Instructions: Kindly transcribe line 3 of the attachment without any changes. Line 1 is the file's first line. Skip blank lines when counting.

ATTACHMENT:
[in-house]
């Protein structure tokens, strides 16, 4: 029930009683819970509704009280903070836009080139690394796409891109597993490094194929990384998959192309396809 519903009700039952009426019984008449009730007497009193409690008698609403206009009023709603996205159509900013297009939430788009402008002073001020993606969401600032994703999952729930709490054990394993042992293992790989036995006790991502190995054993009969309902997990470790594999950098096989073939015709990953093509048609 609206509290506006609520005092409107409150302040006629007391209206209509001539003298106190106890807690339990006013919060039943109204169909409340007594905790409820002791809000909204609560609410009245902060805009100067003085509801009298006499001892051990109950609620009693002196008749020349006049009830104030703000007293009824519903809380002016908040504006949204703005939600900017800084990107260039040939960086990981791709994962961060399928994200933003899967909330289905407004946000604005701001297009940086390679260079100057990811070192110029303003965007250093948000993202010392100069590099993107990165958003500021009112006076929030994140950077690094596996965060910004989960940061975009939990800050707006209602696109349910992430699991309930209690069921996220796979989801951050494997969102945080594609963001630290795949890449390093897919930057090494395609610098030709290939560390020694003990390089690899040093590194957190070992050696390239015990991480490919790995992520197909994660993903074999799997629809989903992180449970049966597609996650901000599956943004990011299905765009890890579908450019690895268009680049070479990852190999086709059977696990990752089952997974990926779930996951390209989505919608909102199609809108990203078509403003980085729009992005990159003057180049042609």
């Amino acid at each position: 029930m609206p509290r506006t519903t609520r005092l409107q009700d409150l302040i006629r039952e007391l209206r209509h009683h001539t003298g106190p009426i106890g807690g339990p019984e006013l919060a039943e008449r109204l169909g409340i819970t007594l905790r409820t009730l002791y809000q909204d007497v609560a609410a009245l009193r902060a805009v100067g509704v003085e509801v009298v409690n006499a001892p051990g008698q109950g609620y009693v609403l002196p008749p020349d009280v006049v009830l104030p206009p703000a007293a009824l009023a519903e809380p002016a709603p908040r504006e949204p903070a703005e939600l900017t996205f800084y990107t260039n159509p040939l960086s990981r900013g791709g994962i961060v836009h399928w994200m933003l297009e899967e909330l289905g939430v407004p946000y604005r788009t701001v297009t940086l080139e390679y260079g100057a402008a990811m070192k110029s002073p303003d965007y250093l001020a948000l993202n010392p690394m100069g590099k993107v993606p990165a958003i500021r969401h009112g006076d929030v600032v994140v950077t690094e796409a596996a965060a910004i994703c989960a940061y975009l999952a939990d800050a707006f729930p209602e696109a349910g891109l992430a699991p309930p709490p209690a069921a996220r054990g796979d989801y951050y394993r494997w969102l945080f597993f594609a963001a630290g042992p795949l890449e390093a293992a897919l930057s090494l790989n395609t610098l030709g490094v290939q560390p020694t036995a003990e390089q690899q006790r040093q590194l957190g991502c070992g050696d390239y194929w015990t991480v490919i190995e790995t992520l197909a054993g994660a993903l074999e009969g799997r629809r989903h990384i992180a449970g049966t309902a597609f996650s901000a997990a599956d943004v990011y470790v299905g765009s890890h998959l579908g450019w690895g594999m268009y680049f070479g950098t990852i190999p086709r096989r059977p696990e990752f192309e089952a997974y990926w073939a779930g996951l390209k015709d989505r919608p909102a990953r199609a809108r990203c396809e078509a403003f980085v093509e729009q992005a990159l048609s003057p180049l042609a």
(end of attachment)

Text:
């Amino acid at each position: 029930m609206p509290r506006t519903t609520r005092l409107q009700d409150l302040i006629r039952e007391l209206r209509h009683h001539t003298g106190p009426i106890g807690g339990p019984e006013l919060a039943e008449r109204l169909g409340i819970t007594l905790r409820t009730l002791y809000q909204d007497v609560a609410a009245l009193r902060a805009v100067g509704v003085e509801v009298v409690n006499a001892p051990g008698q109950g609620y009693v609403l002196p008749p020349d009280v006049v009830l104030p206009p703000a007293a009824l009023a519903e809380p002016a709603p908040r504006e949204p903070a703005e939600l900017t996205f800084y990107t260039n159509p040939l960086s990981r900013g791709g994962i961060v836009h399928w994200m933003l297009e899967e909330l289905g939430v407004p946000y604005r788009t701001v297009t940086l080139e390679y260079g100057a402008a990811m070192k110029s002073p303003d965007y250093l001020a948000l993202n010392p690394m100069g590099k993107v993606p990165a958003i500021r969401h009112g006076d929030v600032v994140v950077t690094e796409a596996a965060a910004i994703c989960a940061y975009l999952a939990d800050a707006f729930p209602e696109a349910g891109l992430a699991p309930p709490p209690a069921a996220r054990g796979d989801y951050y394993r494997w969102l945080f597993f594609a963001a630290g042992p795949l890449e390093a293992a897919l930057s090494l790989n395609t610098l030709g490094v290939q560390p020694t036995a003990e390089q690899q006790r040093q590194l957190g991502c070992g050696d390239y194929w015990t991480v490919i190995e790995t992520l197909a054993g994660a993903l074999e009969g799997r629809r989903h990384i992180a449970g049966t309902a597609f996650s901000a997990a599956d943004v990011y470790v299905g765009s890890h998959l579908g450019w690895g594999m268009y680049f070479g950098t990852i190999p086709r096989r059977p696990e990752f192309e089952a997974y990926w073939a779930g996951l390209k015709d989505r919608p909102a990953r199609a809108r990203c396809e078509a403003f980085v093509e729009q992005a990159l048609s003057p180049l042609a």